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Viewed Another House This Week

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My wife and i both loved it. However, can i ask some advice on the price.

The house came onto the market a few weeks ago for 170,000. Its rated 90,000 but that rateable value is totally wrong.

I think something between those two figures is more realistic. However, its difficult to get a comparable on similar houses sold in the area as this is quite a unique house in many aspects. Has some good points and some not so good.

Estate agent told me during the viwing that so far there has been a total of 9 viewings. Is this high for a house on the market just 3 weeks?

Initially when i went to view the house i was led to believe that the asking price was very negotiable. However, on the day when i said i really liked the house but thought the price was too high the estate agent told me he thought it was priced fairly. He said he would recommened acceptance of an offer of 165,000 but not anything below that.

He told me the seller had turned down an offer of 200,000 a year ago. However, i dont believe the house was ever on the open market before. Its presently vacant being an estate sale.

I pressed the estate agent more on the price and asked him straight if he was asked by a lender to value the property for mortgage purposes what would his valuation be. He said it would be 1225,000 for this purpose.

Now, am i missing something here. On the one hand the estate agent tells me 165,000 is a fair price but on the other hand he tells me he would personally value the property at 125,000 for mortgage purposes.

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Yes, thats very good advice.

The only certainty i had on the day was the certain knowledge that if the estate agent said the house had 9 viewings i could immediately rule out the fact it had 9 viewings.

I put in an offer on a house a few weeks ago witht he same estate agent. I offered 140,000 but pulled out when someone came straight in at 145,000. I was just not prepared to compete with such a strong first offer. The house went sale agreed last week just a month after coming on the market for 145,000.

Yesterday the estate agent told me someone had tried to gazzump that accpeted offer by putting down 150,000. I simply do not believe this. I do know there was another party interested in the house but they were not in a strong position in terms of requiring a mortgage. The offer agreed was from a cash buyer.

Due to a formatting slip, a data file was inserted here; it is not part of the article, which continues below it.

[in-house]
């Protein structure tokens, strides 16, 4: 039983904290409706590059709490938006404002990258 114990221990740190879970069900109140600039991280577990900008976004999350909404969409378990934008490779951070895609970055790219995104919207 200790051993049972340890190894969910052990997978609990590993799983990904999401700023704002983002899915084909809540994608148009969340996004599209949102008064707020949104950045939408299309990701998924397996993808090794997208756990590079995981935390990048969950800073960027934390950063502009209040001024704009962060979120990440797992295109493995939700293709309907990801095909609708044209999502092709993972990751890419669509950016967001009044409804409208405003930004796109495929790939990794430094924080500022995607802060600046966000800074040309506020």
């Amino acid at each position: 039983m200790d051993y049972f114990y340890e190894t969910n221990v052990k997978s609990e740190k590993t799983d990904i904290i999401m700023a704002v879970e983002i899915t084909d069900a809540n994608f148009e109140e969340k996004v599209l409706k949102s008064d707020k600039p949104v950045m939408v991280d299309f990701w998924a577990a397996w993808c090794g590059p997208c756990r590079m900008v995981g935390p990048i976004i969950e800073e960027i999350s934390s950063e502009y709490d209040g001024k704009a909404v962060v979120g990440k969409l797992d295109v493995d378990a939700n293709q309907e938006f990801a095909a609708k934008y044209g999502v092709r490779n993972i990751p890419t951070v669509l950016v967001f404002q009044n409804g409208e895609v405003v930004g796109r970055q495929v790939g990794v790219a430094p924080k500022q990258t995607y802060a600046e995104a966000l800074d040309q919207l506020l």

Now, maybe the other party did put in 150,000 but because they needed a mortgage above the estate agents own valuation they were not certain of getting it. But the way the estate agent put it someone had come in with a gazumping which was 100% reliable and it was turned down in order to be fair.

I think if the gazumper had come into the office with 150,000 in cash in a plastic bag the morals of the seller and estate agent would go out the wondow. It was only turned down in my opinion as it was an offer subject to a mortgage and acceptance would risked losing the original cash buyer.

Come on estate agents. Lets have some honesty.

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If the estate agent tells you the sun will rise tomorrow morning, I'd recommend looking out of the window when you get out of bed, just to be certain.

The only fair valauation is what you are willing to pay for it, assuming that this is a figure you could re-sell the property for without making a loss. If a mortgage valuation would be £125k, it sounds like that is the most it is worth.

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Now, am i missing something here. On the one hand the estate agent tells me 165,000 is a fair price but on the other hand he tells me he would personally value the property at 125,000 for mortgage purposes.

What the agent means is its only worth £125k but he is prepared to fleece you for an extra £40k because thats what he's paid for.

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Your first mistake was saying you really liked the house. Try poker face next time for you and wife and don't make an offer right away - get the agent to phone you back for feedback. Again don't be too keen. Because you had an offer already with this agent he knows you can afford 140K. He is taking you for a ride.

Learn to play hardball. The estate agent cannot help himself . You can .

+1

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My wife and i both loved it. However, can i ask some advice on the price.

The house came onto the market a few weeks ago for 170,000. Its rated 90,000 but that rateable value is totally wrong.

I think something between those two figures is more realistic. However, its difficult to get a comparable on similar houses sold in the area as this is quite a unique house in many aspects. Has some good points and some not so good.

Estate agent told me during the viwing that so far there has been a total of 9 viewings. Is this high for a house on the market just 3 weeks?

Initially when i went to view the house i was led to believe that the asking price was very negotiable. However, on the day when i said i really liked the house but thought the price was too high the estate agent told me he thought it was priced fairly. He said he would recommened acceptance of an offer of 165,000 but not anything below that.

He told me the seller had turned down an offer of 200,000 a year ago. However, i dont believe the house was ever on the open market before. Its presently vacant being an estate sale.

I pressed the estate agent more on the price and asked him straight if he was asked by a lender to value the property for mortgage purposes what would his valuation be. He said it would be 1225,000 for this purpose.